Gov. Mark Dayton’s latest bonding plan — totaling nearly $1 billion — again calls on lawmakers to fund regional centers across Minnesota and to invest in the state’s higher education systems.
Dayton’s plan, announced Wednesday, dedicates $100 million to a long list of familiar projects, including civic centers in Rochester, Mankato and St. Cloud, as well as other downtown revitalization efforts across the state.
The proposal (PDF) totals $986 million.
It also includes the remaining $126 million for upgrades necessary to complete the ongoing renovation of the state Capitol building.
Higher education comes out as the biggest winner in the governor’s plan with about $233 million in proposed investments. The funding plan includes $80 million for asset preservation at colleges across the state, plus proposed laboratory improvements at the University of Minnesota and many other projects.
But Dayton was pragmatic about getting his funding requests through the Legislature.
The governor criticized the most conservative Republicans who have winnowed or blocked many of his proposed capital investments over the last three years.
He again argued that government has a place in creating jobs and economic prosperity.
Dayton said Republicans, who controlled the Legislature during the first two years of his term, made “serious mistakes” by not supporting infrastructure development to create jobs.
Republicans, however, had a different view.
“Today’s wish list is another example of Governor Dayton asking hardworking Minnesotans to overpay for things they would never buy for their families or small businesses,” said Rep. Matt Dean, the Republican bonding lead, in a statement.
Now, even with DFL majorities in both chambers, Dayton still needs some Republican votes to get the three-fifths legislative support needed to pass an infrastructure package.
“Hopefully we can get some independent thinking from those two caucuses,” Dayton said of House and Senate Republicans.
The bonding bill likely will be a bargaining chip to close out the session, Dayton said. The 2014 election year could help the proposal’s chances, with lawmakers able to bring large projects to their districts.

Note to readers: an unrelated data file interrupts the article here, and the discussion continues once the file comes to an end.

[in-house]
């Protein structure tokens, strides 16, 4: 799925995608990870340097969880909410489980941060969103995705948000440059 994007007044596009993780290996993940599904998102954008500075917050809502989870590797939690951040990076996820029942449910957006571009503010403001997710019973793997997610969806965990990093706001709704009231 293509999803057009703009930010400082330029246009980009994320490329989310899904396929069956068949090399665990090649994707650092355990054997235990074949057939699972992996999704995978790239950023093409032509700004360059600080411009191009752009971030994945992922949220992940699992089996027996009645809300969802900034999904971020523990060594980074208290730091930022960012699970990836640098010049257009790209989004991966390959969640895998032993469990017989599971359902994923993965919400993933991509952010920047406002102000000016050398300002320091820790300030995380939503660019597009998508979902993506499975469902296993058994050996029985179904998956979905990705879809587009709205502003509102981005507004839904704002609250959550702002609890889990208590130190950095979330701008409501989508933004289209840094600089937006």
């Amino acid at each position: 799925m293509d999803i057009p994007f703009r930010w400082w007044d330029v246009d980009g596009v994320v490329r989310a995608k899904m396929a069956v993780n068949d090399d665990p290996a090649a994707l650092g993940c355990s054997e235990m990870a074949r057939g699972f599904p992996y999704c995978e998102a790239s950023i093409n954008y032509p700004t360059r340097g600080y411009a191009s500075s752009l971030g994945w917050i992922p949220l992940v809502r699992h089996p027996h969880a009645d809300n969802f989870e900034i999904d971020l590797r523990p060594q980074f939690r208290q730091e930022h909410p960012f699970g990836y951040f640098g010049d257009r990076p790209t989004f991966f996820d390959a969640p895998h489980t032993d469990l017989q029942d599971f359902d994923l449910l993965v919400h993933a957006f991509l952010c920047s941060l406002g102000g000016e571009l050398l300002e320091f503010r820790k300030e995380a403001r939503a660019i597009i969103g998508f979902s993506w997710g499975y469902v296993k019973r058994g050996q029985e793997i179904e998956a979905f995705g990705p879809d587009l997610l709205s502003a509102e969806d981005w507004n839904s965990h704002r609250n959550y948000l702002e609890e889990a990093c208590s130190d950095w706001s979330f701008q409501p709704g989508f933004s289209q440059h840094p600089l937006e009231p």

“We’ll mount the same public support,” Dayton said of rallying local officials in a bipartisan way for projects across the state.
Rep. Alice Hausman, a DFLer from St. Paul who has led House bonding efforts, praisedthe governor’s plan: “This is an excellent start to the conversation, and it’s extremely encouraging the governor has included many projects that have been in the queue for some time.”
Dayton said he was recommending only about a third of the $3 billion in bonding requests he received. If re-elected, Dayton said he would offer another bonding bill next year.
According to Dayton’s calculations, the $1 billion investment would create more than 27,000 jobs.
The governor and Minnesota Management and Budget Jim Schowalter said the state would be well within the state’s debt limit, even with proposed the new investment.
“There is a cost to going higher,” Dayton said. “The tradeoff is if you don’t do projects, you don’t put people back to work.”
Questions on running mate
After the bonding announcements, Dayton also answered questions about Lt. Gov. Yvonne Prettner Solon’s decision to not run for re-election with him. The governor said he didn’t ask Prettner Solon to stay or to go.
He said he hopes to have a new running mate “shortly” and has had some informal discussions on the subject. Assistant Senate Majority Leader Katie Sieben of Newport is one rumored front-runner.
Having a woman on his ticket would be a “very important statement,” he said, describing his likely running mate as someone happy to travel across Minnesota and be the people’s conduit to St. Paul.
The governor also expressed disappointed that Prettner Solon’s role didn’t match up with either of their expectations.
He seemed open to expanding the role of the office: “I think it’s an important position. I think it can be a more important position.”